Alison Griffiths

In the money business, big can be bad for you. It can also be bad for the economy. Remember Lehman Brothers? It was too big to fail. But it did. The stock markets and economies of the world are littered with the corpses of private sector behemoths that have collapsed, making a terrible mess as they fell, since the dotcom implosion.

So, when I read that the dominant Exchange Traded Fund (ETF) provider, BlackRock Canada, had scooped up the much smaller Claymore Investments at the beginning of the year, I was deeply unhappy. BlackRock, already at the head of the pack with its large selection of iShares, moved even further in front.

According to company statistics, BlackRock now has 76 per cent of the Canadian ETF market. This position might make it stronger and more profitable, but anytime a single entity is overly powerful in a given sector consumers can face reduced choice, increased fees and poorer service.

Little Claymore was innovative — the only provider to offer a money market ETF. And its use of the RAFI indices produced a line of ETFs that were considerably different than those offered by other firms. Even better, Claymore created a dividend or distribution reinvestment plan (DRIP) and a pre-authorized cash contribution plan (PACC), which were a boon to those with small amounts of money.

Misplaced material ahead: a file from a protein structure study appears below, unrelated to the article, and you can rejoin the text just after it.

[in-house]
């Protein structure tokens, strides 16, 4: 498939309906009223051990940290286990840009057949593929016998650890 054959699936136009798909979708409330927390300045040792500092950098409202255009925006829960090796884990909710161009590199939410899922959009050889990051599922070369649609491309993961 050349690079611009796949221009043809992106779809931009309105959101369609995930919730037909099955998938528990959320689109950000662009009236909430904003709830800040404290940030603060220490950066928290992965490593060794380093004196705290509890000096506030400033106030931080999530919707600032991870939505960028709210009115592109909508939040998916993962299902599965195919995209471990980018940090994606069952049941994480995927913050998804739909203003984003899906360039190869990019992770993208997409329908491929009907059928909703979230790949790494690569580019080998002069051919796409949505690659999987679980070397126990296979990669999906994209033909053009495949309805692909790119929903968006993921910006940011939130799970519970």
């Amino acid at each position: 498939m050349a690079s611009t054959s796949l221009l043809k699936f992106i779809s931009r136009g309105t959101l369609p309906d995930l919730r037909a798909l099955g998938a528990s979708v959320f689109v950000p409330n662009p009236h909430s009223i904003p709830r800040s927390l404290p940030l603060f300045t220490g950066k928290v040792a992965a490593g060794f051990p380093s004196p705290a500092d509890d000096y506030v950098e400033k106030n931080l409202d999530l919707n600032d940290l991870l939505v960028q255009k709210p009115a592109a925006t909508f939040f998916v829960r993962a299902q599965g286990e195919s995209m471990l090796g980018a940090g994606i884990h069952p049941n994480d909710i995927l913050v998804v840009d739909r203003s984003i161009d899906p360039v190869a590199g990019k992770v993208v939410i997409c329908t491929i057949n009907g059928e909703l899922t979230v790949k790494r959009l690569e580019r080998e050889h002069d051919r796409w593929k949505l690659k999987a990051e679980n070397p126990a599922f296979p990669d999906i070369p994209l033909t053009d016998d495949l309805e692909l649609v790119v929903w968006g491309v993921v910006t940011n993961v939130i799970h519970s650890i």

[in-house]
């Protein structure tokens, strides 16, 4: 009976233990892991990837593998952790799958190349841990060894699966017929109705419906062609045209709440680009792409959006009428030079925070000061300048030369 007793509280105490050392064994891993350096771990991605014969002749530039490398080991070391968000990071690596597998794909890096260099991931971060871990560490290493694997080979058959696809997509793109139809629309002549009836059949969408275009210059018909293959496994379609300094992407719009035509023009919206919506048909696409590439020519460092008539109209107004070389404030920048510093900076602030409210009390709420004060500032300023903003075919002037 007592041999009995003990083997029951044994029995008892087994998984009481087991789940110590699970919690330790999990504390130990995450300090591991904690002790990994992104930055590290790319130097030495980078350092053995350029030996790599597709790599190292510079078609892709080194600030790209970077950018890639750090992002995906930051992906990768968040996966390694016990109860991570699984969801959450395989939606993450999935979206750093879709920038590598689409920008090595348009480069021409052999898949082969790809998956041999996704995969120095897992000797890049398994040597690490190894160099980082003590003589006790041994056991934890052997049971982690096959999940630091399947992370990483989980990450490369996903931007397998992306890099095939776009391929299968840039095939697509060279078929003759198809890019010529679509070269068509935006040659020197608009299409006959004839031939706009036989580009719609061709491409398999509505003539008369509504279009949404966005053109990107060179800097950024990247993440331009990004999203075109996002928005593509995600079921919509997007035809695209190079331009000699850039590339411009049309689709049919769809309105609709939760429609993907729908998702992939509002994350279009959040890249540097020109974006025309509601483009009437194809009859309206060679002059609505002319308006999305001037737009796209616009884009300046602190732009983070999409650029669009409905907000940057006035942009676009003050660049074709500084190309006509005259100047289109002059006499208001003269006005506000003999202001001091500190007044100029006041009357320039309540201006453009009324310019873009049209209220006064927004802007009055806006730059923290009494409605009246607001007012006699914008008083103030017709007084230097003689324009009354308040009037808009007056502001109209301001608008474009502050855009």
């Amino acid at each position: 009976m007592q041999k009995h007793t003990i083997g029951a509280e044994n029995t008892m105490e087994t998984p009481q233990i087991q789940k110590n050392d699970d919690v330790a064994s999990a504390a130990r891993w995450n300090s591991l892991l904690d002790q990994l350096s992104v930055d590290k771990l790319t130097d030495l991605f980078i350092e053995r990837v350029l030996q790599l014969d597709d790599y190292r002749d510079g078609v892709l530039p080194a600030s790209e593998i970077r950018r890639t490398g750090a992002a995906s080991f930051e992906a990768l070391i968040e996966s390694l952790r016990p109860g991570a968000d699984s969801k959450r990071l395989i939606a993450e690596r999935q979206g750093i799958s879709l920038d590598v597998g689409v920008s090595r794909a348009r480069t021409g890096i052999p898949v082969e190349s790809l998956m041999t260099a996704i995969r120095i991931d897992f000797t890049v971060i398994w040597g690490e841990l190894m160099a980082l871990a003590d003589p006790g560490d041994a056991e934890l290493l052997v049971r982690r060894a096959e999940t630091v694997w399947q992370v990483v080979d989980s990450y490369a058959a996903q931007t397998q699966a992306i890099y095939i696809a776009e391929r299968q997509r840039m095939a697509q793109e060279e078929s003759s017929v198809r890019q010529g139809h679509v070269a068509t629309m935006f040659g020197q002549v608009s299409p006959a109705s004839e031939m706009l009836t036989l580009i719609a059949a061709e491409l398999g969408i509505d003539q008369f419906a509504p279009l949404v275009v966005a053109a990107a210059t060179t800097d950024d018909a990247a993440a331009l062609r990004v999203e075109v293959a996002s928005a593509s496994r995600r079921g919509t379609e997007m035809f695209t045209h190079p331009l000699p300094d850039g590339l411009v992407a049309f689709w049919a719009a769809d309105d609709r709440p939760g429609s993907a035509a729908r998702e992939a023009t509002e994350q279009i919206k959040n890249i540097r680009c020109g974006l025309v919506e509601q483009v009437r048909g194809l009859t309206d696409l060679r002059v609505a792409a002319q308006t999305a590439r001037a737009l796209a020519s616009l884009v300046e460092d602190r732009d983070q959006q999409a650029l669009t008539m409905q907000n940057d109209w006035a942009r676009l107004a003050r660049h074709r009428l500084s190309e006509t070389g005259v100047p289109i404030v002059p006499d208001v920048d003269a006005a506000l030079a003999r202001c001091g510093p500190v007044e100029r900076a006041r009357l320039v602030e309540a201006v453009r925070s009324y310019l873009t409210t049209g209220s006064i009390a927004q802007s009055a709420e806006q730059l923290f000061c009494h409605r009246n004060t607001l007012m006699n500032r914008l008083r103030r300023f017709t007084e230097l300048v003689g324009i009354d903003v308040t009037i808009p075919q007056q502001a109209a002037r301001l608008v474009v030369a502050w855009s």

Trading fees can really take a bite out of profits for investors who don’t have sufficient “bank business” to qualify for $6.95 or $9.95 trades at their brokerage. Generally, you need to have $50,000 to $100,000 in the form of investments, mortgages or other loans. Otherwise a minimum trade fee of around $30 for every buy and sell is levied.

By far the best way for average folk to invest is regularly and over time, including the reinvestment of dividend and interest income. This is called dollar-cost averaging process. But if you are paying $30 to invest $200 monthly, any benefit gained from the low, annual fees charged by ETFs compared to the much higher management fees of mutual funds, is lost.

I created a way around this in my recent book, Count on Yourself: Take Charge of Your Money where I show readers with smaller sums how to invest in an ETF portfolio two or three times a year instead of annually to keep costs down.